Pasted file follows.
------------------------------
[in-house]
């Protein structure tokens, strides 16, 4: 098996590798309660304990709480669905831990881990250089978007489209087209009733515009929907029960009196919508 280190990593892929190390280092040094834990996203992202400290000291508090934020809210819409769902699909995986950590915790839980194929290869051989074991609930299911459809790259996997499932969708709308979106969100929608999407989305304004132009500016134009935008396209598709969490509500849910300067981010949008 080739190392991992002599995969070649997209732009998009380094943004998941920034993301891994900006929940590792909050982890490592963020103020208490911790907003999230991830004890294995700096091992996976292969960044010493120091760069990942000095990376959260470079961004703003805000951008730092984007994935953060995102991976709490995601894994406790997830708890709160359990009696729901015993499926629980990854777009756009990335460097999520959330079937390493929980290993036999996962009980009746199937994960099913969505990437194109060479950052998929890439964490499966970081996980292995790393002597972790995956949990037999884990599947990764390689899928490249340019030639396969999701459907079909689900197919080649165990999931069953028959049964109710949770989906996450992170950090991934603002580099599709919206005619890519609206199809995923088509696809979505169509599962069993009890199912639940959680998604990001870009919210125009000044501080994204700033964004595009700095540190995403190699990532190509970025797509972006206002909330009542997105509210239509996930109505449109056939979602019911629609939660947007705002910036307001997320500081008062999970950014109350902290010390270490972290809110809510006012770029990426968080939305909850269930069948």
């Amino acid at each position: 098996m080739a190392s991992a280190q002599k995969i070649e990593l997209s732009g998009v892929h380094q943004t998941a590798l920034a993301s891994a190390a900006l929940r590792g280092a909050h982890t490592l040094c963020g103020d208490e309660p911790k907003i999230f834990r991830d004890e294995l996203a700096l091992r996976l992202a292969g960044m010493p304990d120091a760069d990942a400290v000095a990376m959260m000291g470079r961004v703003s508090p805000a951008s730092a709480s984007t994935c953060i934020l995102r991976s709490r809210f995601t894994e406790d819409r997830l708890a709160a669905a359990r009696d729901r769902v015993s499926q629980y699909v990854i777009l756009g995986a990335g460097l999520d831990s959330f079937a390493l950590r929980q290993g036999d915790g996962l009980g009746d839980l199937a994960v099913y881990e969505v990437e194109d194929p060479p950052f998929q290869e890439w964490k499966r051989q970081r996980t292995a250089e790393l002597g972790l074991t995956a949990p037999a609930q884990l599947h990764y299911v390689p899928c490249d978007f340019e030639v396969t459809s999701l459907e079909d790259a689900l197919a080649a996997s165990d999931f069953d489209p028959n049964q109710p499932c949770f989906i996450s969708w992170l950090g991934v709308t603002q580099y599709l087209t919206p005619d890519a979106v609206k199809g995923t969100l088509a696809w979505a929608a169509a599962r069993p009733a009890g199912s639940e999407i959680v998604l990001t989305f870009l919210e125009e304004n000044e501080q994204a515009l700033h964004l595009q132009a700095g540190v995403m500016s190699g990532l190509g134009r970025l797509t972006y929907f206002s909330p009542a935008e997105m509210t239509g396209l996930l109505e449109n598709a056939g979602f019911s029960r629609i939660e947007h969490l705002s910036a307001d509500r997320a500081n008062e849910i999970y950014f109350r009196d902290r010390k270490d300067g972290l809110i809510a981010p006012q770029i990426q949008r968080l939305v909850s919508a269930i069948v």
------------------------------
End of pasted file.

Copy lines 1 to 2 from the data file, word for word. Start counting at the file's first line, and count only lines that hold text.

[in-house]
């Protein structure tokens, strides 16, 4: 098996590798309660304990709480669905831990881990250089978007489209087209009733515009929907029960009196919508 280190990593892929190390280092040094834990996203992202400290000291508090934020809210819409769902699909995986950590915790839980194929290869051989074991609930299911459809790259996997499932969708709308979106969100929608999407989305304004132009500016134009935008396209598709969490509500849910300067981010949008 080739190392991992002599995969070649997209732009998009380094943004998941920034993301891994900006929940590792909050982890490592963020103020208490911790907003999230991830004890294995700096091992996976292969960044010493120091760069990942000095990376959260470079961004703003805000951008730092984007994935953060995102991976709490995601894994406790997830708890709160359990009696729901015993499926629980990854777009756009990335460097999520959330079937390493929980290993036999996962009980009746199937994960099913969505990437194109060479950052998929890439964490499966970081996980292995790393002597972790995956949990037999884990599947990764390689899928490249340019030639396969999701459907079909689900197919080649165990999931069953028959049964109710949770989906996450992170950090991934603002580099599709919206005619890519609206199809995923088509696809979505169509599962069993009890199912639940959680998604990001870009919210125009000044501080994204700033964004595009700095540190995403190699990532190509970025797509972006206002909330009542997105509210239509996930109505449109056939979602019911629609939660947007705002910036307001997320500081008062999970950014109350902290010390270490972290809110809510006012770029990426968080939305909850269930069948």